Seated and semi-recumbent positioning of the ventilated intensive care patient - effect on gas exchange, respiratory mechanics and hemodynamics

Thomas, Peter, Paratz, Jennifer and Lipman, Jeffrey (2014) Seated and semi-recumbent positioning of the ventilated intensive care patient - effect on gas exchange, respiratory mechanics and hemodynamics. Heart and Lung: Journal of Acute and Critical Care, 43 2: 105-111. doi:10.1016/j.hrtlng.2013.11.011


Author Thomas, Peter
Paratz, Jennifer
Lipman, Jeffrey
Title Seated and semi-recumbent positioning of the ventilated intensive care patient - effect on gas exchange, respiratory mechanics and hemodynamics
Journal name Heart and Lung: Journal of Acute and Critical Care   Check publisher's open access policy
ISSN 0147-9563
1527-3288
Publication date 2014-03
Year available 2014
Sub-type Article (original research)
DOI 10.1016/j.hrtlng.2013.11.011
Open Access Status
Volume 43
Issue 2
Start page 105
End page 111
Total pages 7
Place of publication Philadelphia, PA, United States
Publisher Mosby
Collection year 2015
Formatted abstract
Objectives: To compare the effect of semi-recumbent and sitting positions on gas exchange, respiratory mechanics and hemodynamics in patients weaning from mechanical ventilation.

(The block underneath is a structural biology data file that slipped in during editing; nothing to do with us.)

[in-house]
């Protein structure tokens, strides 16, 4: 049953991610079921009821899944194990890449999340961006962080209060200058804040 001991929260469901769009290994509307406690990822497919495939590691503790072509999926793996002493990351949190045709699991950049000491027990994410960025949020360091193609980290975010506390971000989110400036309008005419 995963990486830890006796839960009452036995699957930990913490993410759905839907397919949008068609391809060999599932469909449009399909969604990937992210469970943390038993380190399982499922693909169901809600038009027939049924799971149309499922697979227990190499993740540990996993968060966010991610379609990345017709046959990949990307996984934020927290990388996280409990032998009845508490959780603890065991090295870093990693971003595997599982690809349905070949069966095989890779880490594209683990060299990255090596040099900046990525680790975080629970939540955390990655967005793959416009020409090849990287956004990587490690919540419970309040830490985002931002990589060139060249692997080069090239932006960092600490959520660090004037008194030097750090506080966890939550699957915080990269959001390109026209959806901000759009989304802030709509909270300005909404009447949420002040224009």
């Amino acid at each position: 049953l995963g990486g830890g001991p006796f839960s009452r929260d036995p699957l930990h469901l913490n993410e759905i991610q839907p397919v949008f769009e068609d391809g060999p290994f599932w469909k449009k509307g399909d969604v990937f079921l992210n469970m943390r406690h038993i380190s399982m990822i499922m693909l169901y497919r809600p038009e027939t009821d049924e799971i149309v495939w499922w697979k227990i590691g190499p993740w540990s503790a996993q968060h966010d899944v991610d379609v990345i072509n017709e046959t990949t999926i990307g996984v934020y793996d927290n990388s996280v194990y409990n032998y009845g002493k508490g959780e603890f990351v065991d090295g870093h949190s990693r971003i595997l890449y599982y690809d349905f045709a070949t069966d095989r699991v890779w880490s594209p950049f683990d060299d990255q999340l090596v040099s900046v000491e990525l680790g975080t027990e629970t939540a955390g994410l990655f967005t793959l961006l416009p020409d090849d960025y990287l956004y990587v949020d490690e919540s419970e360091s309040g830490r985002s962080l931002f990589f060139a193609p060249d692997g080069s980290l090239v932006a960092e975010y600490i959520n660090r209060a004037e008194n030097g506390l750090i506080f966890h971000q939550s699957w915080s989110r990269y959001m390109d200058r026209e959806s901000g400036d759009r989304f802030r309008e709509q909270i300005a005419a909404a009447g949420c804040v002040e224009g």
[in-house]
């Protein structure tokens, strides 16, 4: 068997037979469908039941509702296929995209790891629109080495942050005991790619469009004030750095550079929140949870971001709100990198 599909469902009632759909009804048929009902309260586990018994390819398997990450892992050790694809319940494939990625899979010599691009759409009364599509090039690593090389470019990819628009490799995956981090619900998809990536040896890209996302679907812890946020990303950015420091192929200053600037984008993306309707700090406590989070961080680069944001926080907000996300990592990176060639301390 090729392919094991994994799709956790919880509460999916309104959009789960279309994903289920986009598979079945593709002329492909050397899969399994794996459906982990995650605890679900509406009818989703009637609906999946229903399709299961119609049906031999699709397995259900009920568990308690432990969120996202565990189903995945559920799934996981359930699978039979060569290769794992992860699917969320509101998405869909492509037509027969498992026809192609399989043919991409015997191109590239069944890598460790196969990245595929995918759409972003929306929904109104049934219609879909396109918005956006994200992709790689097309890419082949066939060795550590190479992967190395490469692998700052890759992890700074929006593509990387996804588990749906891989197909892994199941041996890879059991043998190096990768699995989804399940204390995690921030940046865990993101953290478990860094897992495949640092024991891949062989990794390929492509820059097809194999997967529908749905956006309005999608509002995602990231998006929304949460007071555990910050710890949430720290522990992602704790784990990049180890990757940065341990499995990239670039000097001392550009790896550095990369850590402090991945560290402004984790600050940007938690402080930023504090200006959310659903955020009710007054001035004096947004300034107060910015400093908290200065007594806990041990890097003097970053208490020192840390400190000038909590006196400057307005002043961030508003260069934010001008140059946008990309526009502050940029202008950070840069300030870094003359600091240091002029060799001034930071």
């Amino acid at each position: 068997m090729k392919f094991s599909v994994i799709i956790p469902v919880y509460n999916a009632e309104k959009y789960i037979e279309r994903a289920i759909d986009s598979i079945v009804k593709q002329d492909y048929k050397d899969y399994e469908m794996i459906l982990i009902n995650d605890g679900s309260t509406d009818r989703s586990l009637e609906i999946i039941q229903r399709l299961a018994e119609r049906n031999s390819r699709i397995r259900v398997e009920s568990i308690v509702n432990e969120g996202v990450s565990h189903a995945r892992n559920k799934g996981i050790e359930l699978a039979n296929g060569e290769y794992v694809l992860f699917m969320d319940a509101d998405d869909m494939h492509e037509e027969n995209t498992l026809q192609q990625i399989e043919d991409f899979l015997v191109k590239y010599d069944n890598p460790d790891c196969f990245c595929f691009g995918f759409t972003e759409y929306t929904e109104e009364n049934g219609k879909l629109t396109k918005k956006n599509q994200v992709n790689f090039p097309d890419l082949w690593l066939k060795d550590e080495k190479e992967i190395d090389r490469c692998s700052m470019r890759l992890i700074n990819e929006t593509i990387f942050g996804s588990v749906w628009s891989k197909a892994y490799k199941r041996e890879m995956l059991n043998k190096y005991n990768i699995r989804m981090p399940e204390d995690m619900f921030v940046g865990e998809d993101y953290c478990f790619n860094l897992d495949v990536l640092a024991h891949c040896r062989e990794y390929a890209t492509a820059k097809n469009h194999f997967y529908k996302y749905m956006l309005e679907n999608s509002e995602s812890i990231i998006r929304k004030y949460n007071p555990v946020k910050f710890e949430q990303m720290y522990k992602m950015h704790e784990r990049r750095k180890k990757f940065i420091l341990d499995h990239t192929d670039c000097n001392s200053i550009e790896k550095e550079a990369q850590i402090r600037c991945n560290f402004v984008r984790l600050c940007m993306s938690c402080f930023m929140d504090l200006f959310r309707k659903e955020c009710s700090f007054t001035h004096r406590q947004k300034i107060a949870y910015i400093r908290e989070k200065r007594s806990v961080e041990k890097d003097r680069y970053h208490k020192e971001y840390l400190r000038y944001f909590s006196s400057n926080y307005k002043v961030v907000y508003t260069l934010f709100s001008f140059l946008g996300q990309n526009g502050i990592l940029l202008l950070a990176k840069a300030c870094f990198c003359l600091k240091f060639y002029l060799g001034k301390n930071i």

Background: Upright positions are encouraged during rehabilitation of the critically ill but there effects have not been well described.
Methods: A prospective, randomized, cross-over trial was conducted. Subjects were passively mobilized from supine into a seated position (out of bed) and from supine to a semi-recumbent position (>45° backrest elevation in bed). Arterial blood gas (PaO2/FiO2, PaO2, SaO2, PaCO2 and A-a gradient), respiratory mechanics (VE, VT, RR, Cdyn, RR/VT) and hemodynamic measurements (HR, MABP) were collected in supine and at 5min and 30min after re-positioning.
Results: Thirty-four intubated and ventilated subjects were enrolled. The angle of backrest inclination in sitting (67±5°) was greater than gained with semi-recumbent positioning (50±5°, p<0.001). There were no clinically important changes in arterial blood gas, respiratory mechanic or hemodynamic values due to either position.
Conclusions: Neither position resulted in significant changes in respiratory and hemodynamic parameters. Both positions can be applied safely in patients being weaned from ventilation.
Keyword Intensive care
Posture
Respiratory mechanics
Semi-recumbent
Q-Index Code C1
Q-Index Status Confirmed Code
Institutional Status UQ

Document type: Journal Article
Sub-type: Article (original research)
Collections: Official 2015 Collection
School of Medicine Publications
 
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